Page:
The time of preparation for Easter is always a time for reflection and open-ness to the movement of the Holy Spirit, but this Lent has been especially meaningful. In my second year as a parish priest, I am feeling stable enough to focus more deliberately on my spiritual life, as the spiritual father of the two communities to which I pastor, the love for my parishioners is better established – and their needs more apparent, and as a young Catholic man I am more aware of God’s call to holiness.
“I can’t do this anymore”
I spoke with someone recently conveyed this sentiment, and I think it sums up this year’s Lent. Don’t mistake me; this isn’t meant in the sense of giving up Lent! This is something better: an invitation to enter deeper into Lent.
Offline, I’ve shared with some of you my decision in September to finally get serious about weight loss. Over my time in seminary and through my priesthood, I had steadily put on weight. I couldn’t walk up my twelve or so stairs in the rectory without having to catch my breath at the top. Any kind of exertion was just out. It was the thought ‘I can’t do this anymore’ that prompted me to finally make the changes that have started me on a path toward better health and smaller vestments.
This Lent, the thought of ‘I can’t do this anymore’ has taken on a similarly significant place. My secretary was unexpectedly in need of some extended personal time -just before Ash Wednesday! My first ‘I can’t do this anymore’ prompted me to actually turn to God in prayer, instead of relying on my own stamina. My second ‘I can’t do this anymore’ has led me to see that not every call or e-mail can be answered in a week – and that God is really in charge of my parish, not me!
The Pope’s announcement before Ash Wednesday and resignation today seem to fit into this theme as well. How very clear is his ‘I can’t do this anymore’, as he acknowledges his own bodily weakness. His ‘I can’t do this anymore’ has led him to greater reliance on God in embracing prayer and meditation – and offers us an example to follow in our own lives, as well as for the Body of Christ.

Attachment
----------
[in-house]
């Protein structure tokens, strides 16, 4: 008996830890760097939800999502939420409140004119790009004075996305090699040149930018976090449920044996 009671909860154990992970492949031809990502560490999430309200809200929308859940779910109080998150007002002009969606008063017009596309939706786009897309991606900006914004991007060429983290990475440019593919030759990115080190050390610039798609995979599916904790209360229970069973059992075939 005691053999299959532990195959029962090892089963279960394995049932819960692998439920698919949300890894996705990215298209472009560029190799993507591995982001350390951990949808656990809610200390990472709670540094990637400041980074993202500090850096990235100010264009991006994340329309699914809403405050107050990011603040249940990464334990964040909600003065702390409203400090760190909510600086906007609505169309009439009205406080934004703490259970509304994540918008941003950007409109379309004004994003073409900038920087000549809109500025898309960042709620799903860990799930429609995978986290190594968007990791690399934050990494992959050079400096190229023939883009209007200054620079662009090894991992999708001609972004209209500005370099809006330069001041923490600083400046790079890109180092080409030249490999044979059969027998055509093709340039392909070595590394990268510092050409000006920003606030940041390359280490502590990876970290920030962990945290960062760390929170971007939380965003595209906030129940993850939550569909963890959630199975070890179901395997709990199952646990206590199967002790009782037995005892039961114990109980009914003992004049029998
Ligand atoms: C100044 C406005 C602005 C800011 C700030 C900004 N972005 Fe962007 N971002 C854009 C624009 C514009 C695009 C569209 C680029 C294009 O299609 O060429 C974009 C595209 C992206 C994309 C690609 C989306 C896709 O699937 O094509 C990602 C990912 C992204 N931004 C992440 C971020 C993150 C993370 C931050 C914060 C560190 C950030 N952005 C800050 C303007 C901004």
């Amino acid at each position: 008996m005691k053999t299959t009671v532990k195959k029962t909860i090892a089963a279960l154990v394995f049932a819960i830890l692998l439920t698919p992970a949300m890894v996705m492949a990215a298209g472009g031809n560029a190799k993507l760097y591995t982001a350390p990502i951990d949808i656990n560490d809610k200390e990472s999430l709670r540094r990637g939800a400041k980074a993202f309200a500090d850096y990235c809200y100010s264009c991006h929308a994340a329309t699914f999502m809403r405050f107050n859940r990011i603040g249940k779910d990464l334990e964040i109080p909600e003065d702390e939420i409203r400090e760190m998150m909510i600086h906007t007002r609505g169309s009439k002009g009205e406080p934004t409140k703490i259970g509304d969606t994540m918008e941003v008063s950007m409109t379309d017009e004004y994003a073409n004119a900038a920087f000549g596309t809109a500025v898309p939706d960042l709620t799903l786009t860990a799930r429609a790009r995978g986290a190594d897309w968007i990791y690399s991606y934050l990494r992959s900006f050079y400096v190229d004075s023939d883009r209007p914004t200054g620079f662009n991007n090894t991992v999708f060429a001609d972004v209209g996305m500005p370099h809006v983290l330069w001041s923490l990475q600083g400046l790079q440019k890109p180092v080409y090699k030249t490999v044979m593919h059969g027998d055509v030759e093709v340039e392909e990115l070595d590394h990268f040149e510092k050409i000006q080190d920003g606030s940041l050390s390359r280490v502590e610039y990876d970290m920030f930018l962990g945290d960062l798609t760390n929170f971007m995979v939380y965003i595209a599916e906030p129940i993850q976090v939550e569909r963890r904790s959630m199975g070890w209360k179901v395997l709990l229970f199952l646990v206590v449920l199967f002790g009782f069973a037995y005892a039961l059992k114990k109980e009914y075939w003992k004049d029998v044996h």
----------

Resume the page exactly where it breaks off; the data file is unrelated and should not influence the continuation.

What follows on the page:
It is a funny thing, to think that God allows us to go on trying to do the impossible. We spend so much time trying to achieve our goals by our own efforts. I imagine Him smiling at us, shaking His head with a bemused expression, waiting for us to realize that like a toddler in front of a basketball, we can’t carry things alone.
And the crazy thing is that we may actually achieve carrying our load on our own, to a degree – for a while. But we will suffer in the attempt, do it poorly and sacrifice other good things that God has for us in the attempt.
However, in our surrender of our own control and priorities, what is revealed is God’s great love for us, and the priorities He has that open our eyes to His great plan for us: our eternal joy.
What a great joy it is to let go of my own wants to discover that God wants to give me everything I need! And the amazing thing is that while there is still so much that I have to let go, that I have to admit ‘I can’t do this anymore’, there is nothing that He can’t do, nothing He won’t do for us once we surrender ourselves to His great love.